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World’s most dangerous malware EMOTET disrupted through global action

World’s most dangerous malware EMOTET disrupted through global action
World’s most dangerous malware EMOTET disrupted through global action (Bild: Europol)

2021-01-27 13:08:01
newsbot by content-proivder.ch GmbH
Quelle: Europol

Law enforcement and judicial authorities worldwide have this week disrupted one of most significant botnets of the past decade: EMOTET, writes Europol.

Investigators have now taken control of its infrastructure in an international coordinated action. This operation is the result of a collaborative effort between authorities in the Netherlands, Germany, the United States, the United Kingdom, France, Lithuania, Canada and Ukraine, with international activity coordinated by Europol and Eurojust. This operation was carried out in the framework of the European Multidisciplinary Platform Against Criminal Threats (EMPACT). EMOTET has been one of the most professional and long lasting cybercrime services out there.

First discovered as a banking Trojan in 2014, the malware evolved into the go-to solution for cybercriminals over the years. The EMOTET infrastructure essentially acted as a primary door opener for computer systems on a global scale.

Once this unauthorised access was established, these were sold to other top-level criminal groups to deploy further illicit activities such data theft and extortion through ransomware.The EMOTET group managed to take email as an attack vector to a next level. Through a fully automated process, EMOTET malware was delivered to the victims’ computers via infected e-mail attachments.

 A variety of different lures were used to trick unsuspecting users into opening these malicious attachments. In the past, EMOTET email campaigns have also been presented as invoices, shipping notices and information about COVID-19. All these emails contained malicious Word documents, either attached to the email itself or downloadable by clicking on a link within the email itself.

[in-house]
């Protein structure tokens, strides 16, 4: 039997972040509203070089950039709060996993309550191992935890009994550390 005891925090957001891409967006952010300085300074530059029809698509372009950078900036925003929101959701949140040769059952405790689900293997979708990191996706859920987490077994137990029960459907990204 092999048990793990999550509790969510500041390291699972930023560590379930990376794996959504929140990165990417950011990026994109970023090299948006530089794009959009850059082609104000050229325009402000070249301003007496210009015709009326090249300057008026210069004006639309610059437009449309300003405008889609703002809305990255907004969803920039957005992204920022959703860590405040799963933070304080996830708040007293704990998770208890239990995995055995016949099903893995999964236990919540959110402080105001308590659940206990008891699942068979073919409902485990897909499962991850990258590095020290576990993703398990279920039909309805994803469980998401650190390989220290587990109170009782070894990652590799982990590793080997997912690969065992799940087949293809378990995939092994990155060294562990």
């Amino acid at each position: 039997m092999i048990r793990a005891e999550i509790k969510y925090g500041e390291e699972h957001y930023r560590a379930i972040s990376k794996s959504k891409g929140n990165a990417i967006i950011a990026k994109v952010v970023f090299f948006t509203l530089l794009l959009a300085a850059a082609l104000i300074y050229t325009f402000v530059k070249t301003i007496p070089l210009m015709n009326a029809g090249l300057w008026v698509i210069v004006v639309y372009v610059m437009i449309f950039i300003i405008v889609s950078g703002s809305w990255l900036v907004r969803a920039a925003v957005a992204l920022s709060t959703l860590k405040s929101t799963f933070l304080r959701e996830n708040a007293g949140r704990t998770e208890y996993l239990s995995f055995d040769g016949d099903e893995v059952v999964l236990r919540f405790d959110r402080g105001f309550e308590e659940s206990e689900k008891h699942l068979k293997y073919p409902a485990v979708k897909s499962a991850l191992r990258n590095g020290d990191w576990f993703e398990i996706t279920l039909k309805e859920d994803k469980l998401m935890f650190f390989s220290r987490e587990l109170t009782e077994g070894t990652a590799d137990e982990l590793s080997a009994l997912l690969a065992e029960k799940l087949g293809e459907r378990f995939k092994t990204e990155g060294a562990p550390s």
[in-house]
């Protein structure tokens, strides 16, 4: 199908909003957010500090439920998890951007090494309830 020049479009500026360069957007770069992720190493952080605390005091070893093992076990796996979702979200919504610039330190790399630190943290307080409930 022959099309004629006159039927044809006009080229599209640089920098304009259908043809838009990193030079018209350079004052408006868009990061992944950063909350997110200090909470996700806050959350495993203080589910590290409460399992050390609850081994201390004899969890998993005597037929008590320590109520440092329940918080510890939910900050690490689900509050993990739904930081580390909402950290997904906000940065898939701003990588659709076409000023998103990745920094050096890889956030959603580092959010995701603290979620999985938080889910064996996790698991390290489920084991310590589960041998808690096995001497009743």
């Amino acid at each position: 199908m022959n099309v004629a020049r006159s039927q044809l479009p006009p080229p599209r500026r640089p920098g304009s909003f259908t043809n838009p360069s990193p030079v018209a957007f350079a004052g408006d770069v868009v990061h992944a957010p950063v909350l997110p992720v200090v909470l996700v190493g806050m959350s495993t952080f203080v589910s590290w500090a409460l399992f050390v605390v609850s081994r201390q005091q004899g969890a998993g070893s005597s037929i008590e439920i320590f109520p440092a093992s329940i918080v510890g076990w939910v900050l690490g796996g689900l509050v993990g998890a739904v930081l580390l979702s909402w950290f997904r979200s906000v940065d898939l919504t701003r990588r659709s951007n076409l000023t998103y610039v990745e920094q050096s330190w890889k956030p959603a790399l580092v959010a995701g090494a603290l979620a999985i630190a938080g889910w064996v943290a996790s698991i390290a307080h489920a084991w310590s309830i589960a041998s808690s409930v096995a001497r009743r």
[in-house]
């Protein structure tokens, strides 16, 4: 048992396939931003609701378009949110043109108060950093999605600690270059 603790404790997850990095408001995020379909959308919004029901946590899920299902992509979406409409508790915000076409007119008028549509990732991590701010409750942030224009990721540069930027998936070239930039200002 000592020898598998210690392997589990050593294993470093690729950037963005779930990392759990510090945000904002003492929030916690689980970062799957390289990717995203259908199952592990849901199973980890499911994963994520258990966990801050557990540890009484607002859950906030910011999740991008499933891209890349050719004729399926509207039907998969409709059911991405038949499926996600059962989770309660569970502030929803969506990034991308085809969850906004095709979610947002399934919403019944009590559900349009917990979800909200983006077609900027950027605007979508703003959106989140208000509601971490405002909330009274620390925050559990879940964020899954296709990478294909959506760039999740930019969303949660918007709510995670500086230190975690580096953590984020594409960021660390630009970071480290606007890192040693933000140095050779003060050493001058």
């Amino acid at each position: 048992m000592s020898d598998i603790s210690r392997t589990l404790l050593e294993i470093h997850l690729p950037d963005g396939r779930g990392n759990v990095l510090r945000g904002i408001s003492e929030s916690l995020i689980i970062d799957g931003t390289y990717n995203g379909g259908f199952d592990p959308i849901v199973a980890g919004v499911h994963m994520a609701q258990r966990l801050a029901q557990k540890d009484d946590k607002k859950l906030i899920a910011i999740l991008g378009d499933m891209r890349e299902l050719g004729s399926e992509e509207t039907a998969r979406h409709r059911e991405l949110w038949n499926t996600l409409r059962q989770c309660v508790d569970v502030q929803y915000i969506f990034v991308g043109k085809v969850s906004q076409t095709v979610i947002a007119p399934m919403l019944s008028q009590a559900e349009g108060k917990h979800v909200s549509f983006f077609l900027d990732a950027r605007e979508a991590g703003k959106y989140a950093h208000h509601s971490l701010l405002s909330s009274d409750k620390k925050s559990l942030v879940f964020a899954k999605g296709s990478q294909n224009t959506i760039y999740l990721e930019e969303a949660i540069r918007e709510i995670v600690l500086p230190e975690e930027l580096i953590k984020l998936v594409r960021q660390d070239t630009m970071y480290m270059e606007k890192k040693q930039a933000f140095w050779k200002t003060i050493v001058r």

Once a user opened one of these documents, they could be prompted to “enable macros” so that the malicious code hidden in the Word file could run and install EMOTET malware on a victim’s computer. EMOTET was much more than just a malware. What made EMOTET so dangerous is that the malware was offered for hire to other cybercriminals to install other types of malware, such as banking Trojans or ransomwares, onto a victim’s computer. To severely disrupt the EMOTET infrastructure, law enforcement teamed up together to create an effective operational strategy.

It resulted in this week’s action whereby law enforcement and judicial authorities gained control of the infrastructure and took it down from the inside. The infected machines of victims have been redirected towards this law enforcement-controlled infrastructure.

 This is a unique and new approach to effectively disrupt the activities of the facilitators of cybercrime. Many botnets like EMOTET are polymorphic in nature. This means that the malware changes its code each time it is called up.

Since many antivirus programmes scan the computer for known malware codes, a code change may cause difficulties for its detection, allowing the infection to go initially undetected. A combination of both updated cybersecurity tools (antivirus and operating systems) and cybersecurity awareness is essential to avoid falling victim to sophisticated botnets like EMOTET. Users should carefully check their email and avoid opening messages and especially attachments from unknown senders.

If a message seems too good to be true, it likely is and emails that implore a sense of urgency should be avoided at all costs. As part of the criminal investigation conducted by the Dutch National Police into EMOTET, a database containing e-mail addresses, usernames and passwords stolen by EMOTET was discovered. You can check if your e-mail address has been compromised.

 As part of the global remediation strategy, in order to initiate the notification of those affected and the cleaning up of the systems, information was distributed worldwide via the network of so-called Computer Emergency Response Teams (CERTs)..

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